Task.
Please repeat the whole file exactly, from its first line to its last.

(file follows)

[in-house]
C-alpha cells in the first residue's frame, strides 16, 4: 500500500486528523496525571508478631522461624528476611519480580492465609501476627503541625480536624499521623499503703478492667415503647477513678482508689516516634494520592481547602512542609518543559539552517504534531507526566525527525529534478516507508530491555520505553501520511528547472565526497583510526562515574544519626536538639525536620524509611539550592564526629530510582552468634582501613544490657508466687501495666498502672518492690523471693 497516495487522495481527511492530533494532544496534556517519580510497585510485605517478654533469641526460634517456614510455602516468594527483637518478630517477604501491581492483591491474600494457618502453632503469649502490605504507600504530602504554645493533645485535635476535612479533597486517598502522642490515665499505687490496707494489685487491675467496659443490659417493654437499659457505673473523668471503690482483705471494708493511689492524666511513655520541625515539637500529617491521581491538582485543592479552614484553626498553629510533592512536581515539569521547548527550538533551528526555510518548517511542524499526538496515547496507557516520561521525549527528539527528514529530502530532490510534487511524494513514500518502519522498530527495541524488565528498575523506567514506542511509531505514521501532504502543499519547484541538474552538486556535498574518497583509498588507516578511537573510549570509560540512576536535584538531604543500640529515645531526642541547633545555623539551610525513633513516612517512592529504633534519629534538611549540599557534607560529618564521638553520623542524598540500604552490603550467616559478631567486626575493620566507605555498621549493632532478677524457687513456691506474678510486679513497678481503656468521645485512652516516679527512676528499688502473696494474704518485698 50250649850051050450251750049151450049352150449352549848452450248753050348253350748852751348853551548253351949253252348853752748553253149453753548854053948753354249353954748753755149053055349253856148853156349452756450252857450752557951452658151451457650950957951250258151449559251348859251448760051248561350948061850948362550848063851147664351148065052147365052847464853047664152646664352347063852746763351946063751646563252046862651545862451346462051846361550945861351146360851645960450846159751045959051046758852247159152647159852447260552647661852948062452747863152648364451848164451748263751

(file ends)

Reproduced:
[in-house]
C-alpha cells in the first residue's frame, strides 16, 4: 500500500486528523496525571508478631522461624528476611519480580492465609501476627503541625480536624499521623499503703478492667415503647477513678482508689516516634494520592481547602512542609518543559539552517504534531507526566525527525529534478516507508530491555520505553501520511528547472565526497583510526562515574544519626536538639525536620524509611539550592564526629530510582552468634582501613544490657508466687501495666498502672518492690523471693 497516495487522495481527511492530533494532544496534556517519580510497585510485605517478654533469641526460634517456614510455602516468594527483637518478630517477604501491581492483591491474600494457618502453632503469649502490605504507600504530602504554645493533645485535635476535612479533597486517598502522642490515665499505687490496707494489685487491675467496659443490659417493654437499659457505673473523668471503690482483705471494708493511689492524666511513655520541625515539637500529617491521581491538582485543592479552614484553626498553629510533592512536581515539569521547548527550538533551528526555510518548517511542524499526538496515547496507557516520561521525549527528539527528514529530502530532490510534487511524494513514500518502519522498530527495541524488565528498575523506567514506542511509531505514521501532504502543499519547484541538474552538486556535498574518497583509498588507516578511537573510549570509560540512576536535584538531604543500640529515645531526642541547633545555623539551610525513633513516612517512592529504633534519629534538611549540599557534607560529618564521638553520623542524598540500604552490603550467616559478631567486626575493620566507605555498621549493632532478677524457687513456691506474678510486679513497678481503656468521645485512652516516679527512676528499688502473696494474704518485698 50250649850051050450251750049151450049352150449352549848452450248753050348253350748852751348853551548253351949253252348853752748553253149453753548854053948753354249353954748753755149053055349253856148853156349452756450252857450752557951452658151451457650950957951250258151449559251348859251448760051248561350948061850948362550848063851147664351148065052147365052847464853047664152646664352347063852746763351946063751646563252046862651545862451346462051846361550945861351146360851645960450846159751045959051046758852247159152647159852447260552647661852948062452747863152648364451848164451748263751